Roses will die when autumn winds are sighing,

How canst thou live and love not, Ninon, say?


What though the hour of rapture sweet returneth never!

Thou has lived, thou hast loved,—Love endureth for ever!

  Thou has lived, thou has loved, Love endureth for ever!


Ninon, Ninon, what is thy fate to be?

How canst thou live, since Love dwells not with thee?


The summer clouds drift softly through the night,

And in the early dawn their pearly gleams

Flush pink and crimson in the coming light,


But when above the distant purple hills

The first clear ray of piercing splendor streams,

And the wide sky with instant glory fills,—


The faint clouds melt into the golden air,

The tender, floating hues forever lost

Vanish like dreams that fly we know not where.


So while this earthly night around us lies,

And we like shadowy vapors idly tossed

In the dim dawn across the changing skies


Drift thro’ the world as fleeting as the clouds

That in the wind-swept heavens come and go,—

Torn in despair, or wrapped in stormy shrouds,


Rosy with hope, or grey with grief of years,

In manhood’s purple or in childhood’s snow,

Glowing with joy, or saddening into tears,—


Across our wayward path a piercing ray

Flashed from the sword of Azrael, sudden gleams,

And like the mists of morn we melt away.


Yet when a good man dies, not all in vain

He silent fades from earthly hopes and dreams,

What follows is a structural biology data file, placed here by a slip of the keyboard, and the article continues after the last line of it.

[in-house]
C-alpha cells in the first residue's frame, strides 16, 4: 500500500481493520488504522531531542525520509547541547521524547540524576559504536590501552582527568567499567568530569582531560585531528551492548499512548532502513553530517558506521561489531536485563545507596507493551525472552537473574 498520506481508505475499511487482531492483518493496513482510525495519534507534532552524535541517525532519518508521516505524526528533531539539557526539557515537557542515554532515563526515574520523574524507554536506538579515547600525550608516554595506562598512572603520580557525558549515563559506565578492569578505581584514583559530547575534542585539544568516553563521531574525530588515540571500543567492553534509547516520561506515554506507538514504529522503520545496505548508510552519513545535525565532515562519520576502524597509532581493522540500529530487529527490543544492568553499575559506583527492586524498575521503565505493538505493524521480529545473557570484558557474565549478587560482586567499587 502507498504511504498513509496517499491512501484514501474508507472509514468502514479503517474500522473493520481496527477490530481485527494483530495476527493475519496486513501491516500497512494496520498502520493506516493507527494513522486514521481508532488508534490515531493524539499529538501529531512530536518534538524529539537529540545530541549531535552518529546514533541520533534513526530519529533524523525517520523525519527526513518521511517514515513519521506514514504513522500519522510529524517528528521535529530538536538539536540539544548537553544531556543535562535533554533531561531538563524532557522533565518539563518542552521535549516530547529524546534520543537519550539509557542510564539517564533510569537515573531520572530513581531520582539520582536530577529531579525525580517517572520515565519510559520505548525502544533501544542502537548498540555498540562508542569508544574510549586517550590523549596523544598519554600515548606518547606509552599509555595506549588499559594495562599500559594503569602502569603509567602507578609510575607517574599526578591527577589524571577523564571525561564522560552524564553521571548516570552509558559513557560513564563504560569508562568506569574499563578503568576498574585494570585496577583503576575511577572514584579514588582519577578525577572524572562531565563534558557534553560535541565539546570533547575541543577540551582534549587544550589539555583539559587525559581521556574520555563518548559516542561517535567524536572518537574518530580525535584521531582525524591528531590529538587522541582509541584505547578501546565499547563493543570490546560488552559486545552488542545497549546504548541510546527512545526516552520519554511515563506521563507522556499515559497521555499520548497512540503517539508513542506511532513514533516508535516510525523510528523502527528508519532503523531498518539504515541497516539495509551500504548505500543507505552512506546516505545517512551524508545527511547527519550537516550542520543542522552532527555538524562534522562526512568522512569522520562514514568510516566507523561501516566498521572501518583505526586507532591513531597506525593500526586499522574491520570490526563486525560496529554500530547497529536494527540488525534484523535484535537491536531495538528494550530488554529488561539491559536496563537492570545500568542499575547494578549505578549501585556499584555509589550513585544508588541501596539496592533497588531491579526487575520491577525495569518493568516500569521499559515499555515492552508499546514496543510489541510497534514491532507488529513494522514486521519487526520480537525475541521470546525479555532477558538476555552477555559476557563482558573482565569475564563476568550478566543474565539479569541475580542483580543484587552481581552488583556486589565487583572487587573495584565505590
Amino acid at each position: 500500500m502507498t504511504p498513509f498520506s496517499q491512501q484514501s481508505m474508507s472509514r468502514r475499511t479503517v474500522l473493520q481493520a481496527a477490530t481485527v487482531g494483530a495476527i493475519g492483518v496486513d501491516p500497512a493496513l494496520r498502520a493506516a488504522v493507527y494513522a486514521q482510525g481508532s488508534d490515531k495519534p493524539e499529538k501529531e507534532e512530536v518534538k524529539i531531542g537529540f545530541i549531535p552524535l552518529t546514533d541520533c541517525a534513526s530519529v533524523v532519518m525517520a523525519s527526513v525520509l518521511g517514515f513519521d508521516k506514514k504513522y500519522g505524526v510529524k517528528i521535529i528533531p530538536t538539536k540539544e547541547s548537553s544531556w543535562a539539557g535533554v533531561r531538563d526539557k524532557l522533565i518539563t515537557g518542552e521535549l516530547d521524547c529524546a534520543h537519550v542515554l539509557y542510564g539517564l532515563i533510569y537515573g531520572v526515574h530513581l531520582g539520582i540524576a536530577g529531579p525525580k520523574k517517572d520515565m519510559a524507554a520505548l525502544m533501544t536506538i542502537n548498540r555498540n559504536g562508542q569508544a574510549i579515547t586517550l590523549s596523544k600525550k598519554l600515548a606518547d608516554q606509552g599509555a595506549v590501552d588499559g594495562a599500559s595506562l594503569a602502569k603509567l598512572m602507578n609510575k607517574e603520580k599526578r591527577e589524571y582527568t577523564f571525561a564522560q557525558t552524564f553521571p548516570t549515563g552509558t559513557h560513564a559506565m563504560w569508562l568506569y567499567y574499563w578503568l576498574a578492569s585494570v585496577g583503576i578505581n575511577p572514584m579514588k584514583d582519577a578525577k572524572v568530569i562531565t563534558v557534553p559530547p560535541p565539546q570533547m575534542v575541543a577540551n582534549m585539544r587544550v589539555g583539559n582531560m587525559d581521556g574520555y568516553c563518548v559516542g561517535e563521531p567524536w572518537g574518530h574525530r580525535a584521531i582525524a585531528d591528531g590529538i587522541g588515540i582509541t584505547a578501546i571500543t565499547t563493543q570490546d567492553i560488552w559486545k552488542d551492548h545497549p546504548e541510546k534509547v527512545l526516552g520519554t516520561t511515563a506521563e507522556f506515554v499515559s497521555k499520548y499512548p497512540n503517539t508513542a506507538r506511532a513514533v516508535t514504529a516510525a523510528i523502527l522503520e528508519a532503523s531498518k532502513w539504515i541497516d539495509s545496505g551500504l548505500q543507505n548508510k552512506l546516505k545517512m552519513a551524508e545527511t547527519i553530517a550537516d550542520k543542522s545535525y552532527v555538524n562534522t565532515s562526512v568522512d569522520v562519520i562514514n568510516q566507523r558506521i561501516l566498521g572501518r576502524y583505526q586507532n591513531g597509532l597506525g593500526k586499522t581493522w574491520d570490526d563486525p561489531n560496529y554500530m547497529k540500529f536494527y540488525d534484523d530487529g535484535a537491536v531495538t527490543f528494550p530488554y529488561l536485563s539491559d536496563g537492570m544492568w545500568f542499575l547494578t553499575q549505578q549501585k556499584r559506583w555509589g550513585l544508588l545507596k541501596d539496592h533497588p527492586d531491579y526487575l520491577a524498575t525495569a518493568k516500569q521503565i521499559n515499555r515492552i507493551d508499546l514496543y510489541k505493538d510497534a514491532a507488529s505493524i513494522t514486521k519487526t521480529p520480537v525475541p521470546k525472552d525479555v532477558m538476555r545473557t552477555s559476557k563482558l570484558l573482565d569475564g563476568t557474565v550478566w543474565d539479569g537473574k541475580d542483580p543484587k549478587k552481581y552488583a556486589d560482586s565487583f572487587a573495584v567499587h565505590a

For as the laden cloud dissolves in rain


And gently freshens every fainting flower,

So by his death a thousand memories live,

And those he loved and taught in youth’s brief hour


Guard deep within their hearts the words of truth,

The noblest counsels man to man can give,

The pearl of faith, the innocence of youth,


Because he lived and died,—than this no praise

Rings louder through the vault of Heaven above.

No warrior falling, crowned with victor’s bays,


No purpled monarch spreading conquest wide,

No poet singing of a deathless love,

No patriot worthy of his country’s pride


Can win a loftier heritage of fame

Than he who when he leaves this earthly sphere

Leaves it a better world because he came,—


And this the noblest tribute we can pay

The memory we love and all revere—

Through him our hearts are nearer God to-day.


“To-day,” the statesman said, “the cause is won,”—

But rival cheers ring out ere set of sun.


“At last,” the soldier shouts, “Fame’s guerdon sweet

Is mine,”—he lies beneath the victor’s feet.


“No fate,” the lover breathes, “can part us now,”—

Cold is the kiss of Death upon her brow.


“Oh, joy,” the sailor cries, “my native land!”—